3 Ways to Lose Everything in the Stock Market

Learn more about these minefields so you can tread carefully around them.

By Brian Feroldi

To be a successful investor, it’s just as important to know what to do as it is to know what not to do. After all, you could be a wonderful investor and churn out market-thumping returns year after year, but if you get reckless and do something stupid, then your nest egg can disappear in a hurry.

Knowing that, we reached out to a team of Motley Fool contributors and asked them to opine on one way an investor can get wiped out in the markets. Read below to see what they said so you can avoid these minefields in the future.

Dan Caplinger: The stock market is risky enough when you stick with just owning shares of companies you choose. Where some investors get into real trouble is by ramping up the risk level of their investment portfolios by using strategies like investing on margin or using options to create leveraged plays on stocks they like.

Most brokers will let you borrow on margin in order to buy more shares of stock than you could otherwise afford. That’s great when the stock goes up, because you own more shares and therefore get bigger profits. However, the margin loan charges interest, and it’s also subject to rules that can force you to cash out at what often turns out to be the worst possible time, creating permanent losses from which you can’t recover.

Similarly, options strategies can produce huge returns when the underlying stock moves in the direction you expect within a given timeframe. However, many options expire worthless, and you can lose everything with an options portfolio even if the share prices stay stable or move slightly in your favor.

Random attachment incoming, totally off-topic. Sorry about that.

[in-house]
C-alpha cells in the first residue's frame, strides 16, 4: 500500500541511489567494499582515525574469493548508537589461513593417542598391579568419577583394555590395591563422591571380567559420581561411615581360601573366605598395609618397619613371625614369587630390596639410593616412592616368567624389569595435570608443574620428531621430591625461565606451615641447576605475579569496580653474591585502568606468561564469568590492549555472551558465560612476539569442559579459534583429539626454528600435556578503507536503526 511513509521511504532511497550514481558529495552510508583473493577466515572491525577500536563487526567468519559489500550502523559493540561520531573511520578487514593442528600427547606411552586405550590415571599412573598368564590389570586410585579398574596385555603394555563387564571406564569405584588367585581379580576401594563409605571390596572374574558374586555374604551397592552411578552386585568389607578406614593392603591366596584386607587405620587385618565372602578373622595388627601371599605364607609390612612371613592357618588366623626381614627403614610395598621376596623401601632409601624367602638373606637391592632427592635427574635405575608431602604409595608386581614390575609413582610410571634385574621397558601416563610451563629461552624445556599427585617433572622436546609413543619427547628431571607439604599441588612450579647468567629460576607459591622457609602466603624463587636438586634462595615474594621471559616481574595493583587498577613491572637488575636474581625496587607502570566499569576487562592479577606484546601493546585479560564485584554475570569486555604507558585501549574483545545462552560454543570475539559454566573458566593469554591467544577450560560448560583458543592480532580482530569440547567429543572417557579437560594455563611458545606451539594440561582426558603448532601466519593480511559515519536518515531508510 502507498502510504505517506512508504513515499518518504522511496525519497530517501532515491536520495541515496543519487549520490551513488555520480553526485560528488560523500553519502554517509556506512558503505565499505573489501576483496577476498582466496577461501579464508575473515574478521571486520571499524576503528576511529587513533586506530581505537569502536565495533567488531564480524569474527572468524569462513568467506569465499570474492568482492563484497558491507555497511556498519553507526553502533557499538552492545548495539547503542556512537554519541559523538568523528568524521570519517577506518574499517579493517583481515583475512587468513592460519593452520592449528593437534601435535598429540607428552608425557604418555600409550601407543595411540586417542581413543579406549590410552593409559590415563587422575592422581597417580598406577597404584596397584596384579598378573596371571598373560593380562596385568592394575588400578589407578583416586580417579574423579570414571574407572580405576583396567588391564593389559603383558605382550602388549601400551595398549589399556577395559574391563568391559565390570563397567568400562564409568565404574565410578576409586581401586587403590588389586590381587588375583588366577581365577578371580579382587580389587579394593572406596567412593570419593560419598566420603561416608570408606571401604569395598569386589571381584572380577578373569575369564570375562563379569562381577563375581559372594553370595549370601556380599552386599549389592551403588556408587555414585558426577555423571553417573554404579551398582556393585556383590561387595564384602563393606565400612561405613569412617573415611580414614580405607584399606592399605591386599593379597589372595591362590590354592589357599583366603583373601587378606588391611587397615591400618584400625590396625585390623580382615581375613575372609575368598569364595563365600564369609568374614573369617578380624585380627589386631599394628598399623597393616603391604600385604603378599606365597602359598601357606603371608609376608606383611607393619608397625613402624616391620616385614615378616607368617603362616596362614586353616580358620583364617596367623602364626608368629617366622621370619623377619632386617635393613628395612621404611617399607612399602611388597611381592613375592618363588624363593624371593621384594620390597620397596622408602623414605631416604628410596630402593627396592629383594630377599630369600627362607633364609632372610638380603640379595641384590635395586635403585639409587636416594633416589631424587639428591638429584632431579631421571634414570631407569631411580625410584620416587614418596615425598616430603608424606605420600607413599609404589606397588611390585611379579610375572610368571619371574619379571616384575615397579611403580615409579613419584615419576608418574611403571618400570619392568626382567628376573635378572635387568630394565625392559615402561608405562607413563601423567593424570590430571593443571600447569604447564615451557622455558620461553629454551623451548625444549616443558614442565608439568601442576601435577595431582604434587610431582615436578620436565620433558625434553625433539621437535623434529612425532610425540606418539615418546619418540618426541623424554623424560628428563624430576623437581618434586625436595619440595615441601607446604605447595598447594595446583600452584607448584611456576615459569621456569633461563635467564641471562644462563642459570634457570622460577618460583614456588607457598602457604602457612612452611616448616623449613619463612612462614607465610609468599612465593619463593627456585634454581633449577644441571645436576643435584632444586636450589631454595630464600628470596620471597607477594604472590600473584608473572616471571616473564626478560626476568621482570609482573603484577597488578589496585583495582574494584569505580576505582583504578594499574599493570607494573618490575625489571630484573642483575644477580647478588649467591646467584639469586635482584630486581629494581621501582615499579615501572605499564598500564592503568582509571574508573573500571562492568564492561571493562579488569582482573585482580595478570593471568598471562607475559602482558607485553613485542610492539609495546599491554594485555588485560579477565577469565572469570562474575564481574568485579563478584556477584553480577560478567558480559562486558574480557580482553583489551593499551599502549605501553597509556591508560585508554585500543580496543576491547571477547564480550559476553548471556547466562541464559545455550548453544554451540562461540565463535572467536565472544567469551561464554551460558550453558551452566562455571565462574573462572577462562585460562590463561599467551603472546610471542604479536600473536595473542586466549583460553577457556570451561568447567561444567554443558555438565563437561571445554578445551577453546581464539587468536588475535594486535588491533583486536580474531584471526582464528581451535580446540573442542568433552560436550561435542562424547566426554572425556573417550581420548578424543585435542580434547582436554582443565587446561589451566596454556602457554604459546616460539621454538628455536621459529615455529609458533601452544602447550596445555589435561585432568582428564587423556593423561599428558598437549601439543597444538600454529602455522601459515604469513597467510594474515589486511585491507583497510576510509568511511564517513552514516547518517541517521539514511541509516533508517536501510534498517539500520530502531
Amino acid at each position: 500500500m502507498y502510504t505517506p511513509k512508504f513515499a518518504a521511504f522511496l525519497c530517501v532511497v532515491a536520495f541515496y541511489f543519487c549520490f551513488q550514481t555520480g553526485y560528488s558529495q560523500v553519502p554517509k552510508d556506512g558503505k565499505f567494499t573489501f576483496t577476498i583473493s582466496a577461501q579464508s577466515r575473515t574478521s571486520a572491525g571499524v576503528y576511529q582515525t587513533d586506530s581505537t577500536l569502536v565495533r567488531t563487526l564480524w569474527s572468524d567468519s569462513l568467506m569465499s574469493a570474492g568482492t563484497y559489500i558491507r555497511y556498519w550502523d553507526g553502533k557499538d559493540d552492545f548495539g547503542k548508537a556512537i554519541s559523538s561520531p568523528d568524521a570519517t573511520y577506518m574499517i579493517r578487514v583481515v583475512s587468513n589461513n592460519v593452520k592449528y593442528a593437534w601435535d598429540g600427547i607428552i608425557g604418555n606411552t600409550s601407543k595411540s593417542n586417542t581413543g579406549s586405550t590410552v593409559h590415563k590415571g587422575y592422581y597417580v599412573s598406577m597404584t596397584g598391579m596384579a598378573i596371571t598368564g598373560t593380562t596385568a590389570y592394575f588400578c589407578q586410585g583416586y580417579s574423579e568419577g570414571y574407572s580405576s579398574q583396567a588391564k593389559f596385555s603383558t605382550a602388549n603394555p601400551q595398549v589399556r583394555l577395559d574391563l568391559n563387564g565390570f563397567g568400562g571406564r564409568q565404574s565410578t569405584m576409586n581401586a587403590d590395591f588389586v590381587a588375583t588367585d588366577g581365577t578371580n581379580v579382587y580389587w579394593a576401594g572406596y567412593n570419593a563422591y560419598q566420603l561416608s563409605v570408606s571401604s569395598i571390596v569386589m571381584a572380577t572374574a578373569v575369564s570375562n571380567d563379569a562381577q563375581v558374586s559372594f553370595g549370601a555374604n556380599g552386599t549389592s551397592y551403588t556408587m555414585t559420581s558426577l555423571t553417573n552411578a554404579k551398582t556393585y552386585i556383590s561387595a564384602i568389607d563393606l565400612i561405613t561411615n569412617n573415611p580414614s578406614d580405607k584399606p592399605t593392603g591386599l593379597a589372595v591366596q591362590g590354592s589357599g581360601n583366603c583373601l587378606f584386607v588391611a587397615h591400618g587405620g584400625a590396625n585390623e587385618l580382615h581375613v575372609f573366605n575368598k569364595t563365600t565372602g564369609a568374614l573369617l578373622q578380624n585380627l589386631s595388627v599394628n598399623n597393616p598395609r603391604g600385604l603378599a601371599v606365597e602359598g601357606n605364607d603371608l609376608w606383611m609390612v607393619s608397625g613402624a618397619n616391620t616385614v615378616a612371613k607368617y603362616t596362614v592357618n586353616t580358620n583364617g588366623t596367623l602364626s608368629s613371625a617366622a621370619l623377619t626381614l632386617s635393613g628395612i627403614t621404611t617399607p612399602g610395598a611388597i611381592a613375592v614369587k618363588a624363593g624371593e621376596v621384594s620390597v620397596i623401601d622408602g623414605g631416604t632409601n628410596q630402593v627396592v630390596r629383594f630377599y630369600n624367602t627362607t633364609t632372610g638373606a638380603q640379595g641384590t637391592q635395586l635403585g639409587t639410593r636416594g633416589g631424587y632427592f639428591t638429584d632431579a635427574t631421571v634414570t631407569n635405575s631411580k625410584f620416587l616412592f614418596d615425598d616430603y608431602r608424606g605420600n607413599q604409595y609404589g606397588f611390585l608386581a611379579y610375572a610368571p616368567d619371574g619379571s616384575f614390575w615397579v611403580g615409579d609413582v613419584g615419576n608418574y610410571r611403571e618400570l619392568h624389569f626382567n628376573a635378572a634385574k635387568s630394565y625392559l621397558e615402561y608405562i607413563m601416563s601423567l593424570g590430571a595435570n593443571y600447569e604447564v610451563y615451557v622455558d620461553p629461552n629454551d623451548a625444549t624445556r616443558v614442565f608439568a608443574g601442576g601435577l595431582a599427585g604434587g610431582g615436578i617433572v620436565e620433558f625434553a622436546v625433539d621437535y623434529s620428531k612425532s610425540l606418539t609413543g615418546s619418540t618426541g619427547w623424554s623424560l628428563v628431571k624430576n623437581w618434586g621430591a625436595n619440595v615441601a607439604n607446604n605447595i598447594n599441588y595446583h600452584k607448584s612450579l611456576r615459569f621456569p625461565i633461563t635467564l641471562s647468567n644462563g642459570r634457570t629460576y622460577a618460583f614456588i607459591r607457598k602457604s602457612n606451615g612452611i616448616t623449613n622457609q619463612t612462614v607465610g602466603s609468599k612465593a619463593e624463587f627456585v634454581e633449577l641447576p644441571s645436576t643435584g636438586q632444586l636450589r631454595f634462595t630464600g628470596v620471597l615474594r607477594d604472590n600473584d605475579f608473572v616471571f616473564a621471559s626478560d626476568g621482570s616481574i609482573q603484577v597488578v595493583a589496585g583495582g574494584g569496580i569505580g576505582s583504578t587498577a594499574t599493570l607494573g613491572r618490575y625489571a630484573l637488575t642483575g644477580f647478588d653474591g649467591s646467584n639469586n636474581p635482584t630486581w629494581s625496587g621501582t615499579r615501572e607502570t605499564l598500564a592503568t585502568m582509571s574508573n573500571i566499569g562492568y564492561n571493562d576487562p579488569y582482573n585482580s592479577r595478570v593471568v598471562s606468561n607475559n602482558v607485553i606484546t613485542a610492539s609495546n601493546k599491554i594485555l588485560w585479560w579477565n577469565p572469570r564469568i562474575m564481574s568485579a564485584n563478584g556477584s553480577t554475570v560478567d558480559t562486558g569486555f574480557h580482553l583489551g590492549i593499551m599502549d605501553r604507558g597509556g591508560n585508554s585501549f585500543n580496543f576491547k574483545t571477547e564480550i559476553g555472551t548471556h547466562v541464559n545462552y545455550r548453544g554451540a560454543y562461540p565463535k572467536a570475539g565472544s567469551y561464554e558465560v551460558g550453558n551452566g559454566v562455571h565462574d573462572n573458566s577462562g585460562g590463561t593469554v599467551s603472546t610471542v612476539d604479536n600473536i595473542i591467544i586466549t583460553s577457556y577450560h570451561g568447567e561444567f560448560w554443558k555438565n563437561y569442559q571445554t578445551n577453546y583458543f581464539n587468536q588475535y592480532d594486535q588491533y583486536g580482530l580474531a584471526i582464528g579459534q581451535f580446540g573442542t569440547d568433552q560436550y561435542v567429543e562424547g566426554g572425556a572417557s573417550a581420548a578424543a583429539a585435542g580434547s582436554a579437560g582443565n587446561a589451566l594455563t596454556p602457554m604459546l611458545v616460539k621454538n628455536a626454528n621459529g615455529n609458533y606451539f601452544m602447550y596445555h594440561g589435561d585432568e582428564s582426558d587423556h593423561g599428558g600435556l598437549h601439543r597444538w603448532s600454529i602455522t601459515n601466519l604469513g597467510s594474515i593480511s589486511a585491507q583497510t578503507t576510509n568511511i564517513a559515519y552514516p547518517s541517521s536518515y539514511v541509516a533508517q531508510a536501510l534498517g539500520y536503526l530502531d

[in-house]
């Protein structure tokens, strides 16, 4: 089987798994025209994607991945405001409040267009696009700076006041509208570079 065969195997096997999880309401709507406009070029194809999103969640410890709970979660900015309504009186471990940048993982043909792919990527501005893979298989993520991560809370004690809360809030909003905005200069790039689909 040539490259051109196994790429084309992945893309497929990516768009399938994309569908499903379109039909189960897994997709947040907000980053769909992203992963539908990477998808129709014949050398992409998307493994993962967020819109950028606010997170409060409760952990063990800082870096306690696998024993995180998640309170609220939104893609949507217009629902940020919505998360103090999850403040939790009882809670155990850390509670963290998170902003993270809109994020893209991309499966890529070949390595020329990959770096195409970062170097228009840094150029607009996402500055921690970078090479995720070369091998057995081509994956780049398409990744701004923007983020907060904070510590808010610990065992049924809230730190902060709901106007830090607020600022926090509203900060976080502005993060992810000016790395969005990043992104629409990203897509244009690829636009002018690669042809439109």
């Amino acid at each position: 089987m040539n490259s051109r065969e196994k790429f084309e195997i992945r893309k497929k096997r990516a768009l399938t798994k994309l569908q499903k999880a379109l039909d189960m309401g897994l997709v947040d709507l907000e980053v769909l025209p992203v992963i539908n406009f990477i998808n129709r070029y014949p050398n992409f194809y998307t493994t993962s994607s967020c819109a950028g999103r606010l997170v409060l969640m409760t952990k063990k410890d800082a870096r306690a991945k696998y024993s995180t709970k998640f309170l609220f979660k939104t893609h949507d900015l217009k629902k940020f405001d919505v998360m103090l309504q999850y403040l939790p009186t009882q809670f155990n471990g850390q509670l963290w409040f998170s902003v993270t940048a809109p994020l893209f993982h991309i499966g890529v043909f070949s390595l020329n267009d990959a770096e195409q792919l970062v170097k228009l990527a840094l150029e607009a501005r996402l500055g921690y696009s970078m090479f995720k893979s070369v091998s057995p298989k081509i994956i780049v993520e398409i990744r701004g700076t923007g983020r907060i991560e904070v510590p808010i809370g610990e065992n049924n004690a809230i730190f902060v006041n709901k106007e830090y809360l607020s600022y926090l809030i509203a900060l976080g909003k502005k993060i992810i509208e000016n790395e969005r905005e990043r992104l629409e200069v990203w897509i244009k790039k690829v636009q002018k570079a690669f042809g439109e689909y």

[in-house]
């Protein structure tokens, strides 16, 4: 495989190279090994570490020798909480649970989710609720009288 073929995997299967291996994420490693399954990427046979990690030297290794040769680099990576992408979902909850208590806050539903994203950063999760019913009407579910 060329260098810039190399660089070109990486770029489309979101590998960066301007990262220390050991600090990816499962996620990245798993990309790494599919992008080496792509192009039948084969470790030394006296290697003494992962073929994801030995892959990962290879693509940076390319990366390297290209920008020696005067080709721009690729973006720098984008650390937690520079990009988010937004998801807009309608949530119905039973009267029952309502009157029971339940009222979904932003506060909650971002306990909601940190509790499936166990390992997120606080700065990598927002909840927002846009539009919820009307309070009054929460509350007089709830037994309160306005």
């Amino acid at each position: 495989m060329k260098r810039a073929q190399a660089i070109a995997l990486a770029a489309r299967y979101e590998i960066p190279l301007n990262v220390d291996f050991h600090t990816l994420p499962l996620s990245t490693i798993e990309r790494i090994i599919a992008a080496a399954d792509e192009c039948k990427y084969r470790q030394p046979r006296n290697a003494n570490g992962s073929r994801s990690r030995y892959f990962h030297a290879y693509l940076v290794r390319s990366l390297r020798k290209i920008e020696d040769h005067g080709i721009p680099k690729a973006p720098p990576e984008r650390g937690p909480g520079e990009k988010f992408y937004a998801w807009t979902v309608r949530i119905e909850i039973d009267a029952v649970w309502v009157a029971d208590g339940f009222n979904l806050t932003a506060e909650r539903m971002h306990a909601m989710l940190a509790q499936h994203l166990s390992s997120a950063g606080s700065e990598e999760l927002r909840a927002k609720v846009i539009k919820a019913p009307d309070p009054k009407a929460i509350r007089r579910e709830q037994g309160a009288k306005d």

All in all, opportunities for leverage increase potential return, but they also result in higher risk. Using leverage incorrectly can dramatically increase the chances of losing everything in the stock market.

Brian Feroldi: One big way many first-time investors go wrong in the stock market is by only buying shares of penny stocks. It’s all-too-easy these days to find an “exciting” penny stock to invest in since there are advertisements all over the web that promise huge gains if you follow the promoter’s “can’t-miss” system.

Unfortunately, the real truth is that buying penny stocks is generally a very bad idea, and often, the companies that are promoting penny stocks are running a simple pump-and-dump scam. Buying the stocks they are pitching is almost guaranteed to lose you a lot of money.

Image By Tax Credits Via Flickr

Image source: Tax Credits on Flickr.

Need proof? A few years back, one of The Motley Fool’s analysts was smart enough to create a dedicated CAPS page that simply gave a thumbs down to every penny stock that he came across. The results speak for themselves — more than 93% of the penny stocks identified have drastically underperformed the markets, and several dozens of the companies on the list have produced a loss of 98% or more.

The takeaway here is clear: Avoid investing in penny stocks and put your money into quality companies or index funds instead.

I, for one, had to learn this lesson the hard way. When I first started investing, I only invested in penny stocks as I was very attracted to the idea of a low share price. At the time, I didn’t have a lot of money to invest, so I liked the idea of being able to buy hundreds or even thousands of shares with only a few hundred dollars. Besides, since the price was so low, the shares only had to go up a pennies for me to bank a strong profit, right?

Wrong. Every penny stock I bought fell drastically and my savings were quickly whittle down to next to nothing. Thankfully, I sold before things got really bad. Lesson learned: Investors should completely ignore the price of the shares that a company is trading at and focus far more of their attention on the quality of the business itself.